5 Ways Newspapers can Avoid Extinction


A Mashable article by Woody Lewis, “Newspapers: 5 Ways to Avoid Extinction,” provides some interesting and helpful advice for newspapers desperately attempting to save themselves.  And Lewis has some really strong ideas.  One piece of advice he gives that I find particularly interesting is his suggestion that newspapers may want to seek out strong technology partners at universities, where students are being trained to use the web.  

His five gems of advice are:

  • Embrace chaos

Chaos can be traumatic for the unimaginative, but abandoning the center of gravity can be a lifesaver. Believing in the sanctity of newspapers will not improve their chances. Random events, driven by technology and social use patterns, will shape the future.

  • Devise a new strategy that emphasizes alliances and collaboration

Whether the affiliate organization is for-profit or non-profit, when a newspaper reaches out to another entity, it practices a corporate form of social media.

  • Find a strong technology partner

Most newspapers don’t have the in-house resources to plan and manage such projects, and they certainly don’t have much of a budget for outside consultants.  One source of talent might be the universities, where journalism programs have already embraced the next wave of technologies. Tomorrow’s reporters have no stake in eulogizing a bygone era – they’re too busy training for the future.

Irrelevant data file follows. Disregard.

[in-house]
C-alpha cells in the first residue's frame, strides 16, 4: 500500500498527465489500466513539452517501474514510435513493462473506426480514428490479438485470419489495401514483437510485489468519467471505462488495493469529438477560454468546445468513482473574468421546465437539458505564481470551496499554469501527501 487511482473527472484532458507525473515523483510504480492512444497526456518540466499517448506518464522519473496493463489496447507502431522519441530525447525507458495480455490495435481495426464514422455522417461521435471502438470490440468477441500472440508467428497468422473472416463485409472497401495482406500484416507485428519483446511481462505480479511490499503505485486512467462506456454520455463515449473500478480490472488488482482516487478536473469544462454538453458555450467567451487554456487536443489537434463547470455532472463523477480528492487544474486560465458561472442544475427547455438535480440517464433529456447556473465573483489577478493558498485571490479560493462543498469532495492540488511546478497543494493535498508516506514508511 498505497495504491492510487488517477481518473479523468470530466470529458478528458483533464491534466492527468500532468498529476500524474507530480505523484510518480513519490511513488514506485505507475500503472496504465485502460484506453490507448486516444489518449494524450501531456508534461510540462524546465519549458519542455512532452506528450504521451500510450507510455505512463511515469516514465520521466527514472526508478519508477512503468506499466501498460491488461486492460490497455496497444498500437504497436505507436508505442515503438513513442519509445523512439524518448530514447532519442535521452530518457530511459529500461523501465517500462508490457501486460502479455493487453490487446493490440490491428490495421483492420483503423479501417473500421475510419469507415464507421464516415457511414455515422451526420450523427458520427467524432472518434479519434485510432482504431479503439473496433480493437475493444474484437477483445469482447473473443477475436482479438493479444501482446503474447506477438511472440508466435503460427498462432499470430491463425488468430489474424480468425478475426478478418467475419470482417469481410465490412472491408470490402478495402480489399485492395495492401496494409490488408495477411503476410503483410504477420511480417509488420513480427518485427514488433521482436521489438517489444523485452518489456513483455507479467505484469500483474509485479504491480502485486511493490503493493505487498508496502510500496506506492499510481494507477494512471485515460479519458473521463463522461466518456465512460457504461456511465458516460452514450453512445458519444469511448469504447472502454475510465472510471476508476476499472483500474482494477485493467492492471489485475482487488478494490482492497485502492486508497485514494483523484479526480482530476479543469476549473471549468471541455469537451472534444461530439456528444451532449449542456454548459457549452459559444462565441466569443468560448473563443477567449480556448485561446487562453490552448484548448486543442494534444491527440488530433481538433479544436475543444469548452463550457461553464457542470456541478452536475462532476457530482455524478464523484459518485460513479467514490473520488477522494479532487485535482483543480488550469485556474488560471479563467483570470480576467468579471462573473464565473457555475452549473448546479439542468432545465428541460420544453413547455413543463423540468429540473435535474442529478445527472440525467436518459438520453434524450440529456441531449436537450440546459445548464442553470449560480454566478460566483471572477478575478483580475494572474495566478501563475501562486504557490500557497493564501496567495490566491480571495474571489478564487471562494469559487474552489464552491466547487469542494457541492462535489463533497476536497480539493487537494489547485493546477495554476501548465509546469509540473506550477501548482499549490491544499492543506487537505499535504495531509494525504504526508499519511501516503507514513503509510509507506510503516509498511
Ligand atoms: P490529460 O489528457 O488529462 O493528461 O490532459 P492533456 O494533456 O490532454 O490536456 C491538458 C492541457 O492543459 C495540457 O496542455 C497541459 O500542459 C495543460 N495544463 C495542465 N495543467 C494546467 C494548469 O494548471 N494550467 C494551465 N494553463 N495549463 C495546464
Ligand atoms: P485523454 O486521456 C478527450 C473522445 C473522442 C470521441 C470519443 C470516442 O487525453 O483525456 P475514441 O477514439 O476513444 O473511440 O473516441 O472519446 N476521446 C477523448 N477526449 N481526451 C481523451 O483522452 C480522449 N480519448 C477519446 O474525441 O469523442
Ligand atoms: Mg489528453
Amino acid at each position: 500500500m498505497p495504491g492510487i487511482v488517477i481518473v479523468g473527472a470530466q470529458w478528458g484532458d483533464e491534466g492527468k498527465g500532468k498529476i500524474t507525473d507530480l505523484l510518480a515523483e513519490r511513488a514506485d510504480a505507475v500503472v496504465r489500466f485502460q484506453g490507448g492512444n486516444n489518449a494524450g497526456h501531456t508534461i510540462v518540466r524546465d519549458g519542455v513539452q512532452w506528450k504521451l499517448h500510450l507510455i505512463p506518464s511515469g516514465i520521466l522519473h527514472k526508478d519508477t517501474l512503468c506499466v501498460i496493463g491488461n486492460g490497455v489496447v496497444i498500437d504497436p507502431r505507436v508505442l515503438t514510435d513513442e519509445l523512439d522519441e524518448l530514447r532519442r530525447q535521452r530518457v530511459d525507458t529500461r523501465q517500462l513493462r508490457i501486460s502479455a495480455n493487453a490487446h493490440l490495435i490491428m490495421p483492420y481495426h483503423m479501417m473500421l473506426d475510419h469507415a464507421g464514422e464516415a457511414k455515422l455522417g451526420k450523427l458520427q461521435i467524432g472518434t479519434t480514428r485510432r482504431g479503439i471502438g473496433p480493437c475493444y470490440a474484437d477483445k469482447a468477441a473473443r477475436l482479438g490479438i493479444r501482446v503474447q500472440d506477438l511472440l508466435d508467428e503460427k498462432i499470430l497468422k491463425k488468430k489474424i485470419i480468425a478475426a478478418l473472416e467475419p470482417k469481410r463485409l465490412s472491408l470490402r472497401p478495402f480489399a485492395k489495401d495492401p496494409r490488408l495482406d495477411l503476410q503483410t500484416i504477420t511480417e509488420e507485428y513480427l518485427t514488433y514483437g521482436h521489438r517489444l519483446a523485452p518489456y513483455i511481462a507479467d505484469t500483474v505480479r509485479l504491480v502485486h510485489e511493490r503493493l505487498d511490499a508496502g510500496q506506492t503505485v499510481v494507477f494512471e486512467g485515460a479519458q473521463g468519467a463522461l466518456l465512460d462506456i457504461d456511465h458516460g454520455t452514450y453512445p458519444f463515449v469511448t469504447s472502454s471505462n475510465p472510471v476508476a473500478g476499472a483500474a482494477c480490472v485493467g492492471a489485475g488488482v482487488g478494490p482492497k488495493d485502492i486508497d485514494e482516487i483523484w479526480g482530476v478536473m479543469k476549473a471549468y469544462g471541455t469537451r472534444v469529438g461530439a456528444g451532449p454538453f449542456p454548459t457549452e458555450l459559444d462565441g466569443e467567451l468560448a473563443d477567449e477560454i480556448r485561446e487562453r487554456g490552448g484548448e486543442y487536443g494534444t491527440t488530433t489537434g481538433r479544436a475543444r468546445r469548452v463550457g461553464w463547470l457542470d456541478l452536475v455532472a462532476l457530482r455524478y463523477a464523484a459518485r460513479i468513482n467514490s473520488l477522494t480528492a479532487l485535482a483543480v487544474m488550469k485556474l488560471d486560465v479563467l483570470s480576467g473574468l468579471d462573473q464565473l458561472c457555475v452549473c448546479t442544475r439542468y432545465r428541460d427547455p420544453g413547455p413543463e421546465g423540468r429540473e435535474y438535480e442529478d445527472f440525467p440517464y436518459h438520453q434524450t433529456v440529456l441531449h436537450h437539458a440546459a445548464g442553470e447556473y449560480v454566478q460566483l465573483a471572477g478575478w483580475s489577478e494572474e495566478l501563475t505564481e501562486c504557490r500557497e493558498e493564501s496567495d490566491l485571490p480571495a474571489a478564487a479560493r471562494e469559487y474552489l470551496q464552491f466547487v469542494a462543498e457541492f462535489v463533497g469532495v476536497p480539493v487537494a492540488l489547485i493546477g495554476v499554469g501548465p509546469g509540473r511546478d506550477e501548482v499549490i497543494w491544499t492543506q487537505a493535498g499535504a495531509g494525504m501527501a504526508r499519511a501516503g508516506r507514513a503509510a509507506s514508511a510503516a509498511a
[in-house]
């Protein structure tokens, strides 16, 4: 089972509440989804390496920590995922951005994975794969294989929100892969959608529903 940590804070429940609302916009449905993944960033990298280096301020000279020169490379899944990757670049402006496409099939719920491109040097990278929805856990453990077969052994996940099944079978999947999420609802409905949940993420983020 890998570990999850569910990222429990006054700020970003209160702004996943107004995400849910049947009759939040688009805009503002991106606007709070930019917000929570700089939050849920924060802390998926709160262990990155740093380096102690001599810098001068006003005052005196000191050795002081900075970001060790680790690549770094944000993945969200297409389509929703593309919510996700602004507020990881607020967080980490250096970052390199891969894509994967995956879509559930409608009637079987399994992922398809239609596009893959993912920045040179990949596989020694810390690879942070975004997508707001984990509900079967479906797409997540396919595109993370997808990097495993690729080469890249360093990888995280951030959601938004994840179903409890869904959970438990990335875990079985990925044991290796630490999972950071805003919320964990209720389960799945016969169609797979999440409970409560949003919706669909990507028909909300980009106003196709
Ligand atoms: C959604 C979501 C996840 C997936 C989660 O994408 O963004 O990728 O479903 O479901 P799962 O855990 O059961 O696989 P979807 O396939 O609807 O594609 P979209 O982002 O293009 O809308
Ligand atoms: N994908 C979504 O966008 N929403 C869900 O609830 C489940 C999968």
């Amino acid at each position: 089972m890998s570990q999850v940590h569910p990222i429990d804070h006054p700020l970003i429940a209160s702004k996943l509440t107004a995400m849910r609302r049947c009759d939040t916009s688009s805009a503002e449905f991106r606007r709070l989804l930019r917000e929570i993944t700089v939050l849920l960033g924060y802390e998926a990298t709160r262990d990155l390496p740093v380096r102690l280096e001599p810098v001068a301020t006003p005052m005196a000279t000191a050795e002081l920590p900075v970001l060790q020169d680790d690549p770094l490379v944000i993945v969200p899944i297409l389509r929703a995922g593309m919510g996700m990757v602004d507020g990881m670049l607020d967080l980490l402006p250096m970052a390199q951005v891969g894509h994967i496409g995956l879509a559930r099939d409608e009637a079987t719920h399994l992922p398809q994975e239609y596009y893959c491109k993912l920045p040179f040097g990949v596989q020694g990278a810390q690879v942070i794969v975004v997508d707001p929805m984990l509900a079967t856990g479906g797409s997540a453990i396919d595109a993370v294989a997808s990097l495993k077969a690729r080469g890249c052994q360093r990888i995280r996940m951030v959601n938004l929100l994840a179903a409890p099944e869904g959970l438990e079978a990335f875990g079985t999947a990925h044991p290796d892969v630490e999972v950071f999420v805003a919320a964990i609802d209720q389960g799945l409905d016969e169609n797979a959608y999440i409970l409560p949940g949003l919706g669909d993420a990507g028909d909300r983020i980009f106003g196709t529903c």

• Create a Twitter taxonomy

There’s no such thing as a free lunch, but for the moment, establishing a hierarchy of Twitter accounts comes close.

  • Explore micropublishing solutions

Projects like The Printed Blog, which offers aggregations of selected blog content in downloadble PDF and limited distribution print formats, might not be the wave of the future, but they’re examples of the hybrid approach that might work in local markets.

Be sure to check out the full article.


2 responses to “5 Ways Newspapers can Avoid Extinction

  1. I scanned this article on my iPhone last night (thanks to the new Mashable app). The people who need to read and embrace such insights refuse to change. Those who get it are effectively marginalized and the audience is still consuming what they want, when they want, where they want and how they want. It is really a perplexing problem.

    Traditional does not like to collaborate. They prefer to compete and control. This strategy is putting many companies out of business. Open source is the way we’re heading whether we like it or not.

  2. I love the first tip that urges us to “embrace chaos” – because I think that’s the key to surviving as a journalist these days. This business is no longer black and white, if it ever was. It’s time for journalists to accept that the media is ever-changing, and in turn they must be ever-changing.

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